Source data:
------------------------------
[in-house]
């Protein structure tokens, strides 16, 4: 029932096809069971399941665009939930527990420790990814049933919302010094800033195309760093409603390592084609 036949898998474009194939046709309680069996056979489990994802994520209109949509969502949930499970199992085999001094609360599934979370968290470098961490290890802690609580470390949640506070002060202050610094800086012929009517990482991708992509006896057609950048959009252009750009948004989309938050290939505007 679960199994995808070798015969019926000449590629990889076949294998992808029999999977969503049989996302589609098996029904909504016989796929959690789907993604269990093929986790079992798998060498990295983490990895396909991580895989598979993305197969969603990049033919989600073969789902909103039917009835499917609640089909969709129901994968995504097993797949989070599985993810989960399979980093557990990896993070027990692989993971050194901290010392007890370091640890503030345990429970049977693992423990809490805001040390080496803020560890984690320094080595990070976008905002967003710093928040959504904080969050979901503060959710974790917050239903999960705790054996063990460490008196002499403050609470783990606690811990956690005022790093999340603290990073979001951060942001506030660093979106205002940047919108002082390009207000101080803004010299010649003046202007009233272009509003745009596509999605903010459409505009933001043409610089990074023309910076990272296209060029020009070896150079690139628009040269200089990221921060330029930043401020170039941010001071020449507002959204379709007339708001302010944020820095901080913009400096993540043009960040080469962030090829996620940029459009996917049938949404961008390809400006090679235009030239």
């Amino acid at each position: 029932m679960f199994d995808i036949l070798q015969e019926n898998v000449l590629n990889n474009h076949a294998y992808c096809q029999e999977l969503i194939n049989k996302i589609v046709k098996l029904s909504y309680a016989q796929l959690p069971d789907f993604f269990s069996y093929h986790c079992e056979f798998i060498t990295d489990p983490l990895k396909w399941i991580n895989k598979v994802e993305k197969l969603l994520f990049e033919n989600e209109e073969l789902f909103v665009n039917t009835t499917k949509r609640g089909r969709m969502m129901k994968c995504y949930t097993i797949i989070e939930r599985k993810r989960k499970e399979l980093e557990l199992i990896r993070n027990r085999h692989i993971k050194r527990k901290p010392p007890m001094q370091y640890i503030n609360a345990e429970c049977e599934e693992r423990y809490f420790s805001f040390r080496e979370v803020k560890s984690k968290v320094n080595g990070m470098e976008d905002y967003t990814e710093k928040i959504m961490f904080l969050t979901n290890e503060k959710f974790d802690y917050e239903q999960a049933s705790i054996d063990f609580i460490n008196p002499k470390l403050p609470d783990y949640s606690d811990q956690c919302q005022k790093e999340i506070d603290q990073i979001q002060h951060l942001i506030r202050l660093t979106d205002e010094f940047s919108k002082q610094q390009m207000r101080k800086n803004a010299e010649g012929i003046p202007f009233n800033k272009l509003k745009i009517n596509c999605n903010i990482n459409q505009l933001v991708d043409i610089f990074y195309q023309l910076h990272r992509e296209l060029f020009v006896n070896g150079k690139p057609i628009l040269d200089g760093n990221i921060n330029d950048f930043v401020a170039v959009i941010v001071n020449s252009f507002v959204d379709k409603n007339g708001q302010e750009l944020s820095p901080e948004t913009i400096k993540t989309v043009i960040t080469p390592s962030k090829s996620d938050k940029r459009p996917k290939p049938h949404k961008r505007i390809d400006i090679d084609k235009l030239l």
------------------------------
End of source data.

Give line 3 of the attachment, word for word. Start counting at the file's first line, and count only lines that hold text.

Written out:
């Amino acid at each position: 029932m679960f199994d995808i036949l070798q015969e019926n898998v000449l590629n990889n474009h076949a294998y992808c096809q029999e999977l969503i194939n049989k996302i589609v046709k098996l029904s909504y309680a016989q796929l959690p069971d789907f993604f269990s069996y093929h986790c079992e056979f798998i060498t990295d489990p983490l990895k396909w399941i991580n895989k598979v994802e993305k197969l969603l994520f990049e033919n989600e209109e073969l789902f909103v665009n039917t009835t499917k949509r609640g089909r969709m969502m129901k994968c995504y949930t097993i797949i989070e939930r599985k993810r989960k499970e399979l980093e557990l199992i990896r993070n027990r085999h692989i993971k050194r527990k901290p010392p007890m001094q370091y640890i503030n609360a345990e429970c049977e599934e693992r423990y809490f420790s805001f040390r080496e979370v803020k560890s984690k968290v320094n080595g990070m470098e976008d905002y967003t990814e710093k928040i959504m961490f904080l969050t979901n290890e503060k959710f974790d802690y917050e239903q999960a049933s705790i054996d063990f609580i460490n008196p002499k470390l403050p609470d783990y949640s606690d811990q956690c919302q005022k790093e999340i506070d603290q990073i979001q002060h951060l942001i506030r202050l660093t979106d205002e010094f940047s919108k002082q610094q390009m207000r101080k800086n803004a010299e010649g012929i003046p202007f009233n800033k272009l509003k745009i009517n596509c999605n903010i990482n459409q505009l933001v991708d043409i610089f990074y195309q023309l910076h990272r992509e296209l060029f020009v006896n070896g150079k690139p057609i628009l040269d200089g760093n990221i921060n330029d950048f930043v401020a170039v959009i941010v001071n020449s252009f507002v959204d379709k409603n007339g708001q302010e750009l944020s820095p901080e948004t913009i400096k993540t989309v043009i960040t080469p390592s962030k090829s996620d938050k940029r459009p996917k290939p049938h949404k961008r505007i390809d400006i090679d084609k235009l030239l």